Header Photo Credit: Terry Allen Series Contents:Part I: Introduction – In Defence of ZoosPart II: The History of Zoos & Animal Welfare Organisations PART I – Introduction There is so much to discuss on a topic like this, especially for someone like me who, although currently a historian, grew up working on a conservation facility with my family, and still occasionally works in this field. This article is not a quick … Continue reading From Conquerors to Custodians: In Defence of Zoos, Ambassador Animals, and Captive Breeding (Part I)
First, let’s answer the question: “is it historically accurate that women fought in WWII?” Short answer: yes. Now, let’s elaborate. Battlefield is a long-running gaming franchise that has roamed through several different eras of warfare including World War I and II, Vietnam, the modern era, and even the distant future. It is a series built around intense battles and action where you can hear your … Continue reading Hysterical Accuracy: Women, WWII, and Gaming
Garrett E Eriksen examines uniforms and gear worn by the Red Army and Wehrmacht at Stalingrad. The rest of this article can be found in the December 2017 issue of The Armourer. The Battle of Stalingrad is near mythical in its status as a decisive battle during World War II. Any history buff worth their salt has, at the very least, heard of this battle if not … Continue reading What they wore at Stalingrad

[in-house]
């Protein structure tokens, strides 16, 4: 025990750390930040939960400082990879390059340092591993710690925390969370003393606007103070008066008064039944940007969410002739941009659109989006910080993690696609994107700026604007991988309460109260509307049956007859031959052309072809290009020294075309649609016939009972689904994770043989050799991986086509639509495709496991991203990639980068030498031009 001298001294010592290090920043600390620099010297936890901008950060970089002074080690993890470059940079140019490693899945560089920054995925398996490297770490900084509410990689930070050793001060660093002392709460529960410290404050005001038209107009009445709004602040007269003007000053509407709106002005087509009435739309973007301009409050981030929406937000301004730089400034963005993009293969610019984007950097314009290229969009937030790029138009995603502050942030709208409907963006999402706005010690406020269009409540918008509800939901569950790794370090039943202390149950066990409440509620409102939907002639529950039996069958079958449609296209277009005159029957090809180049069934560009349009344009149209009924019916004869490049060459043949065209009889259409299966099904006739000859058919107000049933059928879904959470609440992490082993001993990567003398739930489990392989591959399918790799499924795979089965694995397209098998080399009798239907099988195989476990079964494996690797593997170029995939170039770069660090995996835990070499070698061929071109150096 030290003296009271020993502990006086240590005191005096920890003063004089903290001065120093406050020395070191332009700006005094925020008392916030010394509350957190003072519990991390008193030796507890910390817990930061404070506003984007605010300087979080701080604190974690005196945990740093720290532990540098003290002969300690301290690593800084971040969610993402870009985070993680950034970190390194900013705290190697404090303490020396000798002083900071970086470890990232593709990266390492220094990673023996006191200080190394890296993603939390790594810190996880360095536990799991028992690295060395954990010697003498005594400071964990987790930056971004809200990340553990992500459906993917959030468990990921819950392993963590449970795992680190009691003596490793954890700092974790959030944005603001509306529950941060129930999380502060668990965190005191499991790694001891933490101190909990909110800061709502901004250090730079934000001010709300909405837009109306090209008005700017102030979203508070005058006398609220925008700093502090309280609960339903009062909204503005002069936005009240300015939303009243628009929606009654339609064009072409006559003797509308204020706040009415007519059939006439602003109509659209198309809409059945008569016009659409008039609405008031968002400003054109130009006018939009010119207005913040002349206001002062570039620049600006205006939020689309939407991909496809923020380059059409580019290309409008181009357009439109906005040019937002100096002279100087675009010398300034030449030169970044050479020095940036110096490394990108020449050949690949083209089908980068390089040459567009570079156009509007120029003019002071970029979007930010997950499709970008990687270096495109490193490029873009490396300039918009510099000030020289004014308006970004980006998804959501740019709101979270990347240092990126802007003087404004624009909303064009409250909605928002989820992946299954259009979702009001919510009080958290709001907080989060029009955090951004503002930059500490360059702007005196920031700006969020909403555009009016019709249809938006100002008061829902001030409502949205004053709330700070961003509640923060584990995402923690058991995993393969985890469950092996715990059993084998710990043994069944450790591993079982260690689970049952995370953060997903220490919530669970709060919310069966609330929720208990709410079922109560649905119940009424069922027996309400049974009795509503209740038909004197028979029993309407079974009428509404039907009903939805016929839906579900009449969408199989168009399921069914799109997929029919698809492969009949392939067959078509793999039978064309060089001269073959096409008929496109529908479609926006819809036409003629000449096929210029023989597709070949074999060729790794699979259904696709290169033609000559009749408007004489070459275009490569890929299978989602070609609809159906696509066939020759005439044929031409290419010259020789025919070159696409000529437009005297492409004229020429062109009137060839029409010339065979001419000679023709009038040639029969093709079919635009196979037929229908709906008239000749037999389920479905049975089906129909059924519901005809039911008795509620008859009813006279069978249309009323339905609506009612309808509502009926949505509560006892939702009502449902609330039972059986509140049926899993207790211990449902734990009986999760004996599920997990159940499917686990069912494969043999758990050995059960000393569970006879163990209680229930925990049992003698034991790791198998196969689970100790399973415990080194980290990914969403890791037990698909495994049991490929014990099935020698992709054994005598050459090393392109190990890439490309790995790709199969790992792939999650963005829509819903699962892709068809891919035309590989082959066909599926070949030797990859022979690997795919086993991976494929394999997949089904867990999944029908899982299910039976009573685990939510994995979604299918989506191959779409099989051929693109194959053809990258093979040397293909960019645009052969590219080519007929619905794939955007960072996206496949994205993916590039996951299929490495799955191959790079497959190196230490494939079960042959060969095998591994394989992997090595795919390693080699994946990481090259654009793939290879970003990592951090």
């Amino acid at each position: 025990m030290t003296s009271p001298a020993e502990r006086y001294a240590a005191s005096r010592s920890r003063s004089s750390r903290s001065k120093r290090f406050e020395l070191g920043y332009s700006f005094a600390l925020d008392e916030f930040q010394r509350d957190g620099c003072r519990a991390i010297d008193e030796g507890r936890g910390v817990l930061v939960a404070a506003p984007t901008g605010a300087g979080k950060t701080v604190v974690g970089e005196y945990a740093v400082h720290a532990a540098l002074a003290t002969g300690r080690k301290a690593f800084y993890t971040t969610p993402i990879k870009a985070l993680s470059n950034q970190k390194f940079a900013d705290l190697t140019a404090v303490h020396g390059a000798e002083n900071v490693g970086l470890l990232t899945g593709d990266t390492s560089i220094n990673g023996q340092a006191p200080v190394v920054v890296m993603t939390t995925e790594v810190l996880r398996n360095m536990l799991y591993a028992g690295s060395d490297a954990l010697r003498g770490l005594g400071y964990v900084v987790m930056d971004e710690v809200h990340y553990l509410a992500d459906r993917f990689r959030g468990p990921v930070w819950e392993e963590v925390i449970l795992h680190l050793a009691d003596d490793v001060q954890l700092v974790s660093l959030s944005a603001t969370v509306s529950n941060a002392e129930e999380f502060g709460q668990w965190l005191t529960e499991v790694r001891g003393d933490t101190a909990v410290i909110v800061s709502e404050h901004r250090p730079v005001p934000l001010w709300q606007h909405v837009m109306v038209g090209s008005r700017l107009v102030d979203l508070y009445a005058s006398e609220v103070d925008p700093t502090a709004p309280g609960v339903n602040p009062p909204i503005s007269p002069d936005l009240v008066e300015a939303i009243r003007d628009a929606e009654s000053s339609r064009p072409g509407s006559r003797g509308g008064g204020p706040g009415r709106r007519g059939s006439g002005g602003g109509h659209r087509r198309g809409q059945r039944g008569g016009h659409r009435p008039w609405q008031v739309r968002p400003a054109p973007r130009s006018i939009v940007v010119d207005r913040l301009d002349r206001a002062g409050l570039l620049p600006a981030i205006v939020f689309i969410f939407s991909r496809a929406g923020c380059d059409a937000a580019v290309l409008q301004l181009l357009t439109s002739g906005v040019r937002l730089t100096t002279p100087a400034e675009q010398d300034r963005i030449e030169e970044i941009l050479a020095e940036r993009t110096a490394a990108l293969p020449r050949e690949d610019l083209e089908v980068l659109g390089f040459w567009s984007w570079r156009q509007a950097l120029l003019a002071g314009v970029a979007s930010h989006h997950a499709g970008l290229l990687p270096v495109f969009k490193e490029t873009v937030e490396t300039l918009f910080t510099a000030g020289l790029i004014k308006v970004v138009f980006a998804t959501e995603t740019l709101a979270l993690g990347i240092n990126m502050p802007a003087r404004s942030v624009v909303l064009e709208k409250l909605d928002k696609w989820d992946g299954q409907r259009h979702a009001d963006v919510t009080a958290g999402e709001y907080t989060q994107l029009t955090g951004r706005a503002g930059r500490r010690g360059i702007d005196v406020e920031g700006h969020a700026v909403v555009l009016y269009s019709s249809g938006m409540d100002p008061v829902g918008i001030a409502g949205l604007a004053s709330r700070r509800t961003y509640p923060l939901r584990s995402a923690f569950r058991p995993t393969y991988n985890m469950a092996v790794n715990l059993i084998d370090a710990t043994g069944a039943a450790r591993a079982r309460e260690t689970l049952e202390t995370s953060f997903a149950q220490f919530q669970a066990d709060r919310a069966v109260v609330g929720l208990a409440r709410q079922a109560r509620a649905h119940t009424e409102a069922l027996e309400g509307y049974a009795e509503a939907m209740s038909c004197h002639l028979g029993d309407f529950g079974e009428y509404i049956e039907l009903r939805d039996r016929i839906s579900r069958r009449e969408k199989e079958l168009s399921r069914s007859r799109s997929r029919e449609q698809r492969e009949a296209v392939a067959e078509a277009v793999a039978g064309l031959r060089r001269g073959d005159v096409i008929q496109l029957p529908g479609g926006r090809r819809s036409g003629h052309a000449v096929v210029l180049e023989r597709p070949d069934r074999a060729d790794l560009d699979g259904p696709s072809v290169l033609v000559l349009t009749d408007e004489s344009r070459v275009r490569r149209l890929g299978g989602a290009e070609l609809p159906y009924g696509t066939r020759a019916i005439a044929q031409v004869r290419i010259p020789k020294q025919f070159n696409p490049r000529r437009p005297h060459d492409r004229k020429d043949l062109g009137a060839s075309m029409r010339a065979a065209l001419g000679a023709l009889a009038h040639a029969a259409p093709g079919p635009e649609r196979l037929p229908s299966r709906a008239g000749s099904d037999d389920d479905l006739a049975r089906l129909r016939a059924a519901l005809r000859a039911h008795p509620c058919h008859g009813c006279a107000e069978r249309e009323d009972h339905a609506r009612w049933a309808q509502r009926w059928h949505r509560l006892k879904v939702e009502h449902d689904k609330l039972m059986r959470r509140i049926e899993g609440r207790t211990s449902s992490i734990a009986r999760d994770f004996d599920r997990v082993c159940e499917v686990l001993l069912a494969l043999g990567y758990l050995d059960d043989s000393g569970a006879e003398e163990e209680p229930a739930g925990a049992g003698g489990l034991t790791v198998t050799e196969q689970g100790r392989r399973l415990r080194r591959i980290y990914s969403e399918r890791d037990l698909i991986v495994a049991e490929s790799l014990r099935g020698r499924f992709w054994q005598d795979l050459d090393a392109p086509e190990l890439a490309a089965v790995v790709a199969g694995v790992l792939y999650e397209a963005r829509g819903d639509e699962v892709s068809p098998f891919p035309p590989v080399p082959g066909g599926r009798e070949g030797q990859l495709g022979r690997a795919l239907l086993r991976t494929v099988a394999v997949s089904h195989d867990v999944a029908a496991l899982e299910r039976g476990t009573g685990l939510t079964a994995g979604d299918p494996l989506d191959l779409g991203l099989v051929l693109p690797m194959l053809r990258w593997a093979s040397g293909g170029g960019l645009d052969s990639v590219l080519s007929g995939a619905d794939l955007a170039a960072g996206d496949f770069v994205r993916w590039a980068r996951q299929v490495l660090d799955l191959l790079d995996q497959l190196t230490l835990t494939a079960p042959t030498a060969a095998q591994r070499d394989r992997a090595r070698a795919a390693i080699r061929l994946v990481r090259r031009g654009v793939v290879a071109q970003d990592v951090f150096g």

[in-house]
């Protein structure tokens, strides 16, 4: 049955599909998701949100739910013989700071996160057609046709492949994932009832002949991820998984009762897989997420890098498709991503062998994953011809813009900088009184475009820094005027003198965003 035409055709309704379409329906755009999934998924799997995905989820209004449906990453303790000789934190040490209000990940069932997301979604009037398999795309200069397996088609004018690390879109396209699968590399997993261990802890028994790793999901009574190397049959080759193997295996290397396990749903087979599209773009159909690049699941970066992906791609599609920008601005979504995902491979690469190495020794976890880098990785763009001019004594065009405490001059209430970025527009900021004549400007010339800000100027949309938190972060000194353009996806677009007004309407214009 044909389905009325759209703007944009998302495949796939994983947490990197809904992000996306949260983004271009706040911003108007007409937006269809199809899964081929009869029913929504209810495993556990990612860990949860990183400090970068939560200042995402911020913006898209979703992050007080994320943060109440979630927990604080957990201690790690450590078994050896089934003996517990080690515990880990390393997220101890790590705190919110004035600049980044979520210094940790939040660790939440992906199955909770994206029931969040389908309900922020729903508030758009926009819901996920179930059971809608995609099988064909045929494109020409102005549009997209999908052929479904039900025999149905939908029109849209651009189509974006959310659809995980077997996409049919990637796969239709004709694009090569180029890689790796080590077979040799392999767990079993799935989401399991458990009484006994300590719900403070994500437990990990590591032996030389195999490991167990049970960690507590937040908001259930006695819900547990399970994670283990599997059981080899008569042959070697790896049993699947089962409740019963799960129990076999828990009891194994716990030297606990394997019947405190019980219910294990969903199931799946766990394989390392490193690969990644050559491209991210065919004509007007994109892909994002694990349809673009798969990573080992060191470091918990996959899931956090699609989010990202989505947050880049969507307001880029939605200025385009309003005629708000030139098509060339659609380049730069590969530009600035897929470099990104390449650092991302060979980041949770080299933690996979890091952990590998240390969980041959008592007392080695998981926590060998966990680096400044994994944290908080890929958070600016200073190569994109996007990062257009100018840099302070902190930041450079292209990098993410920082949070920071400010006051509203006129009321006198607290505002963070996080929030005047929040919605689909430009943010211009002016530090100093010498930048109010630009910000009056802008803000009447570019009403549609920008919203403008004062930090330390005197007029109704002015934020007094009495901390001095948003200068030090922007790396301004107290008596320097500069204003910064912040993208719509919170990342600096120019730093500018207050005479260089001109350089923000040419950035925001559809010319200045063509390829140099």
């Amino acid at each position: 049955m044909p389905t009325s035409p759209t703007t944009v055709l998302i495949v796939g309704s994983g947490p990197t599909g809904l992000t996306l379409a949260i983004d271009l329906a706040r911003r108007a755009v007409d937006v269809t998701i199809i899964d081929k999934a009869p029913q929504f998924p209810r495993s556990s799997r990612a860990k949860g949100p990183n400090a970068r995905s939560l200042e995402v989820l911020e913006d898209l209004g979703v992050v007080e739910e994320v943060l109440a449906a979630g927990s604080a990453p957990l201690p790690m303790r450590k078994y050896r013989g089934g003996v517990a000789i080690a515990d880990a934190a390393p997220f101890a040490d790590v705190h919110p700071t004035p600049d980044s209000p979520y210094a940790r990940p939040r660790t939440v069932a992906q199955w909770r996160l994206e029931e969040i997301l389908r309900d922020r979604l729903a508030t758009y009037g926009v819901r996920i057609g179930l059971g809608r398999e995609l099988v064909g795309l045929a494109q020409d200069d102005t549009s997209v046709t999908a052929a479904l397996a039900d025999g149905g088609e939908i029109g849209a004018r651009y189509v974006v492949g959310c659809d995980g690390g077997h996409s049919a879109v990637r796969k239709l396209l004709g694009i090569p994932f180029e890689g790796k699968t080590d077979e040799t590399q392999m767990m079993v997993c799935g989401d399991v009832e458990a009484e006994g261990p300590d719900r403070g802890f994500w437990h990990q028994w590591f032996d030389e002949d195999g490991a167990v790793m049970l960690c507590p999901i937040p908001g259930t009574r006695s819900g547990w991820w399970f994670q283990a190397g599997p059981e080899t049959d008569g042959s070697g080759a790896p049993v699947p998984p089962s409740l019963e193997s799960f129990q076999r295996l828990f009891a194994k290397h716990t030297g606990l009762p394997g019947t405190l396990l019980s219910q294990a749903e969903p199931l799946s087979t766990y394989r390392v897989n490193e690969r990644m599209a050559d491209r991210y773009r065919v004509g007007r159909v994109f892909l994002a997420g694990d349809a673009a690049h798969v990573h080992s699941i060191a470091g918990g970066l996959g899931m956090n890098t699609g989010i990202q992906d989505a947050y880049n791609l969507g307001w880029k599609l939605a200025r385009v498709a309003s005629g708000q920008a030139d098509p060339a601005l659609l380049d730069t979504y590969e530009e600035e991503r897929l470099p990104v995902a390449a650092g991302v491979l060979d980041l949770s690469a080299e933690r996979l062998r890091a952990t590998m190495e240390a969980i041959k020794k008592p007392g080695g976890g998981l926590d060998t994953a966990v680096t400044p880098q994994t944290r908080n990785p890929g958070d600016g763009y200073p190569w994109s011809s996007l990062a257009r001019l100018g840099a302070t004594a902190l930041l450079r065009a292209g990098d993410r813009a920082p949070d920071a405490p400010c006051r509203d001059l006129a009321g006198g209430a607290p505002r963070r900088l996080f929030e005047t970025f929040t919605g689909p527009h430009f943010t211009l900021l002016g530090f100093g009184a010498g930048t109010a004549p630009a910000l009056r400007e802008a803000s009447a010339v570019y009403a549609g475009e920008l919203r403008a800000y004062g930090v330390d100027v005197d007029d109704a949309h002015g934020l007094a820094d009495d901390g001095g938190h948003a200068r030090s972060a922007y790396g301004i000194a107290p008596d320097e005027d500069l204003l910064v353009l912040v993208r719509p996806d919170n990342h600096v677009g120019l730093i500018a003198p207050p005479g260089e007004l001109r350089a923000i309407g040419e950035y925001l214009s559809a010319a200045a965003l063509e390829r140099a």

Bobby Blacburn, the Crocodile Man, and his dentures of Crocodile Teeth from South Africa. Continue reading The Crocodile Man
Short answer: yes, blood cells, specifically, can be bigger in bigger animals. The obvious reason behind this is that the larger the animal the more oxygen it would need to get to various parts of it’s body and thus would need bigger and more numerous blood cells. But I am no biologist and apparently there is division in the scientific community over the exact reason … Continue reading Are Blood Cells Bigger in Bigger Animals?
An examination of the gear worn by both Axis and Allied forces at the Siege of Tobruk. The rest of this article can be found in the April 2017 issue of The Armourer. 1941 saw the likes of General Erwin Rommel, the Desert Fox himself, testing the might of his Afrika Korps against the steely resolve of the British Western Desert Force (WDF) in Northern Africa. … Continue reading The Uniforms of the Desert
“A country without a memory is a country of madmen.” –George Santayana South Africa had humble beginnings as a refreshment station, founded by Jan van Riebeeck in 1652 in the Cape of Good Hope on behalf of the Dutch East India Company. The refreshment station would later grow to become Cape Town, the country’s current legislative capital. In 1806, the Cape Colony was seized by … Continue reading The South African Border War – A Brief History